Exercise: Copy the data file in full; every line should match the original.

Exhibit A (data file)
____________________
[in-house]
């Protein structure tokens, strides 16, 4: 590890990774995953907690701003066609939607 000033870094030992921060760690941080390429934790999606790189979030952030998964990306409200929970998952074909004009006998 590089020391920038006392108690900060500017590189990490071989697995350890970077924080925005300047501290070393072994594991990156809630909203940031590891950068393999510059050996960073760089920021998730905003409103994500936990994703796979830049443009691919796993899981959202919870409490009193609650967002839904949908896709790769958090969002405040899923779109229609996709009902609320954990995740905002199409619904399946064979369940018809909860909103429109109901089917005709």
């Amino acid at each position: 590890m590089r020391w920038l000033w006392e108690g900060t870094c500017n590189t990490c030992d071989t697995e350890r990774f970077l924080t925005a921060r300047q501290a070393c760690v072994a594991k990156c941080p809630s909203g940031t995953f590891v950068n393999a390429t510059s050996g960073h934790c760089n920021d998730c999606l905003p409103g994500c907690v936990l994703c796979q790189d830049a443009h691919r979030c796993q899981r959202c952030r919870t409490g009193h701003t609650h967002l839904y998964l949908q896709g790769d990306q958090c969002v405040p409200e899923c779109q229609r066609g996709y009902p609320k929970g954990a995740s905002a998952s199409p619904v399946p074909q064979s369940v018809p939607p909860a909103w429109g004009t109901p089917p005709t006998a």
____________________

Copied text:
[in-house]
């Protein structure tokens, strides 16, 4: 590890990774995953907690701003066609939607 000033870094030992921060760690941080390429934790999606790189979030952030998964990306409200929970998952074909004009006998 590089020391920038006392108690900060500017590189990490071989697995350890970077924080925005300047501290070393072994594991990156809630909203940031590891950068393999510059050996960073760089920021998730905003409103994500936990994703796979830049443009691919796993899981959202919870409490009193609650967002839904949908896709790769958090969002405040899923779109229609996709009902609320954990995740905002199409619904399946064979369940018809909860909103429109109901089917005709």
């Amino acid at each position: 590890m590089r020391w920038l000033w006392e108690g900060t870094c500017n590189t990490c030992d071989t697995e350890r990774f970077l924080t925005a921060r300047q501290a070393c760690v072994a594991k990156c941080p809630s909203g940031t995953f590891v950068n393999a390429t510059s050996g960073h934790c760089n920021d998730c999606l905003p409103g994500c907690v936990l994703c796979q790189d830049a443009h691919r979030c796993q899981r959202c952030r919870t409490g009193h701003t609650h967002l839904y998964l949908q896709g790769d990306q958090c969002v405040p409200e899923c779109q229609r066609g996709y009902p609320k929970g954990a995740s905002a998952s199409p619904v399946p074909q064979s369940v018809p939607p909860a909103w429109g004009t109901p089917p005709t006998a």